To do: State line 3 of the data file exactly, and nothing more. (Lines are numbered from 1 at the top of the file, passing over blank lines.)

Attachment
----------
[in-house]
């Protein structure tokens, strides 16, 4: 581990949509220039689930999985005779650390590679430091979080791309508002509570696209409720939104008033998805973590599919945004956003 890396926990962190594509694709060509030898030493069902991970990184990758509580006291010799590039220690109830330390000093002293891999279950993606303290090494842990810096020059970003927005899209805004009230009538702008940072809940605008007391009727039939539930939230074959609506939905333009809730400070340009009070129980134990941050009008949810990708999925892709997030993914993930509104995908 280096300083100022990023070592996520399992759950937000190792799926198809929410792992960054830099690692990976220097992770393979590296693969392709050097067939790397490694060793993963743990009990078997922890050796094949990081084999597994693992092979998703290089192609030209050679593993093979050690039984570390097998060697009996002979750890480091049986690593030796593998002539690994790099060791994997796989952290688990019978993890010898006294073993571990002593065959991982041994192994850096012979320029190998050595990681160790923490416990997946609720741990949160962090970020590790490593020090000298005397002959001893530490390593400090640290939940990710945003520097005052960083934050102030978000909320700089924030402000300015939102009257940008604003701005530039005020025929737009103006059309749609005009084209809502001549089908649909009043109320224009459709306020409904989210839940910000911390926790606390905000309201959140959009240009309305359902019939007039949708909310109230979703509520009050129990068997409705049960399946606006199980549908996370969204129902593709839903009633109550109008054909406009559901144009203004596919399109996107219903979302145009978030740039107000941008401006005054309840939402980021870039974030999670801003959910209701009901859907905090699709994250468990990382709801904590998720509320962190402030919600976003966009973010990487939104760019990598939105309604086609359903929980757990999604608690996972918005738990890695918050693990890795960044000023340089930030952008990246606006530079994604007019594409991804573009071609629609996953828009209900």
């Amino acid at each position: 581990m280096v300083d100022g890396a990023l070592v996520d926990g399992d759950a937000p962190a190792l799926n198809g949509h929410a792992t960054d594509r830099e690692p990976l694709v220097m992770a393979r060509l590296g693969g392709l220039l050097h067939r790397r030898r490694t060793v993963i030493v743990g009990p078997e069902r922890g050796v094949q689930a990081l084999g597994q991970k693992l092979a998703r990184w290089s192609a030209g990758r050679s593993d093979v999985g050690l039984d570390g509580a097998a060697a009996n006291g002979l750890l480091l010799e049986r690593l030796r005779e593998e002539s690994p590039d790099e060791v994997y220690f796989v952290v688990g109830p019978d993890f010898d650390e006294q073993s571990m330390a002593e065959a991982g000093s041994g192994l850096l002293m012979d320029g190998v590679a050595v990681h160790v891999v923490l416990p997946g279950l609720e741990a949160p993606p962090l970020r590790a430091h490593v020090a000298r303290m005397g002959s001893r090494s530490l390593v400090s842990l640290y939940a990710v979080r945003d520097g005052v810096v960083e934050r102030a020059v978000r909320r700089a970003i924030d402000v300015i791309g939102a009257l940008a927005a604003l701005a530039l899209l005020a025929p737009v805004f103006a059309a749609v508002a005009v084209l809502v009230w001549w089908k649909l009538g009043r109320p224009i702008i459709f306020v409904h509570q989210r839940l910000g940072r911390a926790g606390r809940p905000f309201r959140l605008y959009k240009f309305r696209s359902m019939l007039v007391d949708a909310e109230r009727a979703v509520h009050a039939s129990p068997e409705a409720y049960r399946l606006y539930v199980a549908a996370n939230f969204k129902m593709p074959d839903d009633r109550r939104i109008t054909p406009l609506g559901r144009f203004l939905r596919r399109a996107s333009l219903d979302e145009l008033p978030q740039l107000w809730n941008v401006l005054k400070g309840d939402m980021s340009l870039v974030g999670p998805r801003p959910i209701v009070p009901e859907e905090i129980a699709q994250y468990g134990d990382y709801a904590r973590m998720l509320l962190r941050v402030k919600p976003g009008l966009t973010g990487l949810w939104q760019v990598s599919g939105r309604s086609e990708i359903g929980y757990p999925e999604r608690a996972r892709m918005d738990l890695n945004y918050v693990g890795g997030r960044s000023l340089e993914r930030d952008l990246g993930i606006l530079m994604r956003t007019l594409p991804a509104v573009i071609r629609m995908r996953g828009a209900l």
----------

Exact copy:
């Amino acid at each position: 581990m280096v300083d100022g890396a990023l070592v996520d926990g399992d759950a937000p962190a190792l799926n198809g949509h929410a792992t960054d594509r830099e690692p990976l694709v220097m992770a393979r060509l590296g693969g392709l220039l050097h067939r790397r030898r490694t060793v993963i030493v743990g009990p078997e069902r922890g050796v094949q689930a990081l084999g597994q991970k693992l092979a998703r990184w290089s192609a030209g990758r050679s593993d093979v999985g050690l039984d570390g509580a097998a060697a009996n006291g002979l750890l480091l010799e049986r690593l030796r005779e593998e002539s690994p590039d790099e060791v994997y220690f796989v952290v688990g109830p019978d993890f010898d650390e006294q073993s571990m330390a002593e065959a991982g000093s041994g192994l850096l002293m012979d320029g190998v590679a050595v990681h160790v891999v923490l416990p997946g279950l609720e741990a949160p993606p962090l970020r590790a430091h490593v020090a000298r303290m005397g002959s001893r090494s530490l390593v400090s842990l640290y939940a990710v979080r945003d520097g005052v810096v960083e934050r102030a020059v978000r909320r700089a970003i924030d402000v300015i791309g939102a009257l940008a927005a604003l701005a530039l899209l005020a025929p737009v805004f103006a059309a749609v508002a005009v084209l809502v009230w001549w089908k649909l009538g009043r109320p224009i702008i459709f306020v409904h509570q989210r839940l910000g940072r911390a926790g606390r809940p905000f309201r959140l605008y959009k240009f309305r696209s359902m019939l007039v007391d949708a909310e109230r009727a979703v509520h009050a039939s129990p068997e409705a409720y049960r399946l606006y539930v199980a549908a996370n939230f969204k129902m593709p074959d839903d009633r109550r939104i109008t054909p406009l609506g559901r144009f203004l939905r596919r399109a996107s333009l219903d979302e145009l008033p978030q740039l107000w809730n941008v401006l005054k400070g309840d939402m980021s340009l870039v974030g999670p998805r801003p959910i209701v009070p009901e859907e905090i129980a699709q994250y468990g134990d990382y709801a904590r973590m998720l509320l962190r941050v402030k919600p976003g009008l966009t973010g990487l949810w939104q760019v990598s599919g939105r309604s086609e990708i359903g929980y757990p999925e999604r608690a996972r892709m918005d738990l890695n945004y918050v693990g890795g997030r960044s000023l340089e993914r930030d952008l990246g993930i606006l530079m994604r956003t007019l594409p991804a509104v573009i071609r629609m995908r996953g828009a209900l």